Strong northwesterly winds (> 4 m s−1) accompanied by rain and snow invaded the NCP during 20–21 November (Fig. S1), leading to fast dispersion of air pollutants (Figs. 2 and S2). The low T (−8 to 5 ∘C) and WS (< 2 m s−1) were displayed after the cold front (Fig. S1), which can facilitate the accumulation of air pollutants (Zhong et al., 2019). At the GC rural site, PM2.5 concentration began to increase at 18:00 on 22 November and quickly reached a peak of 394 µg m−3 within 6 h (Fig. 2a). PM2.5 chemical analysis reveals that OM (252.8 µg m−3) accounted for 83 % of the PM2.5 in the nighttime sample on 22 November (i.e., 22 November 20:00 to 23 November 08:00), causing the fast transition from the clean to heavily polluted period directly (Figs. 2a and S3a). In the early stage of the heavily polluted period, the average PM2.5 concentration (288.3 µg m−3) increased by a factor of 7 compared with that (39.8 µg m−3) in the clean period, with OM being the largest contributor (185.1 µg m−3) followed by SIAs (i.e., sum of SO, NO, and NH, which is 36.4 µg m−3) (Table S2). At the BJ urban site, the air quality remained clean before 24 November under continuous northerly winds (Figs. 2b and S1b). With prevailing winds changing from northerly to southerly on 24 November (Fig. S1), polluted air parcels in the south of the NCP were transported to Beijing (Fig. 1a), which has also been confirmed by another study conducted in the APHH-Beijing winter campaign (Du et al., 2019). Thus, the concentrations of PM2.5 and chemical species in NR-PM1, CO, and SO2 at the BJ urban site increased simultaneously and sharply from 09:00 on 24 November, causing the transition from the clean period to the moderately polluted period (Figs. 2b and S2b). The average PM2.5 concentration in the moderately polluted period was 111.0 µg m−3, 10 times higher than that (10.8 µg m−3) in the clean period, and the OM and SIAs contributed equally in NR-PM1 with their average concentrations being 44.4 and 43.4 µg m−3, respectively (Table S2). Following the haze evolution, PM2.5 levels increased gradually to 312.3 and 396.8 µg m−3 in the middle and late stages of the heavily polluted period at the GC rural site and to 281.0 µg m−3 in the heavily polluted period at the BJ urban site (Fig. 2 and Table S2). Contrasting the above transition periods at two sampling sites, we found that the SIA concentration increased significantly; meanwhile, the OM concentration only slightly increased at the GC rural and BJ urban sites with the consistent decreasing WS and increasing RH during the heavily polluted period (Figs. 2 and S1). In a word, we observed that the SIA fraction in fine particles increased and the OM fraction decreased following the haze evolution (Fig. S3).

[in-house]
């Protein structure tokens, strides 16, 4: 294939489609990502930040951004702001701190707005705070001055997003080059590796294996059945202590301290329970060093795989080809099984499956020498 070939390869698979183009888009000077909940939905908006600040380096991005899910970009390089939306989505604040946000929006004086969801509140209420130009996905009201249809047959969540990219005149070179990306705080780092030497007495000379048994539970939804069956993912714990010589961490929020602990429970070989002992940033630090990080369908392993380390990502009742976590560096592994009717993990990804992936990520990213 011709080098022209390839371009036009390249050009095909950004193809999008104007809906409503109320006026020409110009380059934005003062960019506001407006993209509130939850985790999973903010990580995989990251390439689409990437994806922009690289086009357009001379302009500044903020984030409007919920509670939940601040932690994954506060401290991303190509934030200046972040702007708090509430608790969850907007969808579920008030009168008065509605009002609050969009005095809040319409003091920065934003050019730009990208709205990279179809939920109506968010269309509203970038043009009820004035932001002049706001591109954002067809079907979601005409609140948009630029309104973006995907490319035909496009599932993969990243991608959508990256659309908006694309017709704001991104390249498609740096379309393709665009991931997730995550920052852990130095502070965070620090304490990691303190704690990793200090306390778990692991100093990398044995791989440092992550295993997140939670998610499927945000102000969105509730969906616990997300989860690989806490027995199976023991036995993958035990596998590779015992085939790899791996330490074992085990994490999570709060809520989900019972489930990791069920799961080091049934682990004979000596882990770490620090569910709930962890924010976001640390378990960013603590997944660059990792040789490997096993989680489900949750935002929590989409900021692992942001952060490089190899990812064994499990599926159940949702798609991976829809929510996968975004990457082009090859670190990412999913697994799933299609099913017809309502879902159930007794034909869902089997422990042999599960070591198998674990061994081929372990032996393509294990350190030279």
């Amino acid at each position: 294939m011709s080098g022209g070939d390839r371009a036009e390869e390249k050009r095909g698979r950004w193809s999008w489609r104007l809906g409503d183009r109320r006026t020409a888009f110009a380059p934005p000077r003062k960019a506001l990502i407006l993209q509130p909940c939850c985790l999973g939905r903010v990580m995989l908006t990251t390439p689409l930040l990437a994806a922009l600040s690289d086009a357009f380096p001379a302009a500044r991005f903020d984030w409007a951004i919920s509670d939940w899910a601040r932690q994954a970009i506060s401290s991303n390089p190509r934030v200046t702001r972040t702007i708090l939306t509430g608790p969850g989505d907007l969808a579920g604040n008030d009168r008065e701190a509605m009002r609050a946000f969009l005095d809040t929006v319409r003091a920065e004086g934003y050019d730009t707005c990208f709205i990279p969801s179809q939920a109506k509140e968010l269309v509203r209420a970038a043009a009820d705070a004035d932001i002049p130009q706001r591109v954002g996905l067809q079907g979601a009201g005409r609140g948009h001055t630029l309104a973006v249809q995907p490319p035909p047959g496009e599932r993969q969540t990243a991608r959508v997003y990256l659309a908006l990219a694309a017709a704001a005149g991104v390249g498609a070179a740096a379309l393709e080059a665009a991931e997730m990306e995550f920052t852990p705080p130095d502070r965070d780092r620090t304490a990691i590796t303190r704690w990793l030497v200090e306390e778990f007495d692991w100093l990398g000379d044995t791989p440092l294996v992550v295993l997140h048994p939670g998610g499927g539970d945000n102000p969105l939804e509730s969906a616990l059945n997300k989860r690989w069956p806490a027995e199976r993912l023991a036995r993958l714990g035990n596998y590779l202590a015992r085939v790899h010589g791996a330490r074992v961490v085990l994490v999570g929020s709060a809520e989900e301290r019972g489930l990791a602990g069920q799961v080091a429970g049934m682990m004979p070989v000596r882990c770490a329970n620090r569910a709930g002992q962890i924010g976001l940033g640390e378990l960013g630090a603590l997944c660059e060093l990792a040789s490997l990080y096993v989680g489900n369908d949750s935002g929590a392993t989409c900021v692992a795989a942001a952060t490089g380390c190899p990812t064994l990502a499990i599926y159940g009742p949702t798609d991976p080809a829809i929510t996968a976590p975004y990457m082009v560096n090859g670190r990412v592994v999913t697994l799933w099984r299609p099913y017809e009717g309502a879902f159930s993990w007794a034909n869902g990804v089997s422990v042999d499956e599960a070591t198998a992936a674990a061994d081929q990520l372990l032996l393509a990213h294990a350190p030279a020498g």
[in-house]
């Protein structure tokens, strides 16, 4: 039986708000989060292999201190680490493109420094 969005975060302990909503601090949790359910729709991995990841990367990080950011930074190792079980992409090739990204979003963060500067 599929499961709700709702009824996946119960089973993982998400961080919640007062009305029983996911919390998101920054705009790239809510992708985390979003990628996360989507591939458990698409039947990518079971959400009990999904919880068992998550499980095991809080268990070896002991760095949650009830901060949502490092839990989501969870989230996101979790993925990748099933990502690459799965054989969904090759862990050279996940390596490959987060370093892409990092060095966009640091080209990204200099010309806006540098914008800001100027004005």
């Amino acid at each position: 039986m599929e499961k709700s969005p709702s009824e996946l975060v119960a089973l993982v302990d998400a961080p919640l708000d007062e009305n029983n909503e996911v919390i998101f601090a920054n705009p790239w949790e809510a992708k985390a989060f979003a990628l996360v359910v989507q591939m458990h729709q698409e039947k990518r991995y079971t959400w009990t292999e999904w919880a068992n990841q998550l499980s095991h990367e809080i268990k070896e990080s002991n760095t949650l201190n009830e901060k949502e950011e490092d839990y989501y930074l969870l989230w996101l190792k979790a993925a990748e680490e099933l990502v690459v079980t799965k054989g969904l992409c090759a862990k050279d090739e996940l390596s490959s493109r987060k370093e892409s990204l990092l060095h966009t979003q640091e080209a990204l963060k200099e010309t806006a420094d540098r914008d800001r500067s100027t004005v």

The concentrations and fractions of OM and EC at nighttime were much higher than those in the daytime during the whole haze episode at the GC rural site (Figs. 2a and S3a), suggesting continuous strong local combustion emissions at nighttime. Furthermore, the concentration of Cl− (8–22 µg m−3) was much higher than that of K+ (1–3 µg m−3) (Fig. 2a), which suggests more contributions from coal combustion than from biomass burning at the GC rural site (Sun et al., 2014; Zhang et al., 2020). Based on the field investigation and PM2.5 analysis, we concluded that the explosive increase in PM2.5 at the GC rural site was initiated by strong local emissions and accumulation of POAs from residential coal combustion for heating and a small fraction of biomass burning for cooking in rural areas. The PMF analysis shows that FFOA and BBOA (14.6–30.6 µg m−3) contributed significantly (> 30 %) to OM in the polluted period at the BJ urban site (Fig. S4 and Table S2), suggesting that POAs emitted in rural areas were transported to Beijing under southerly winds. In summary, bulk analyses show that POAs from residential coal and biomass burning consistently contributed to the regional haze, and SIAs produced from the secondary formation had an increasing contribution at higher RH following the haze evolution.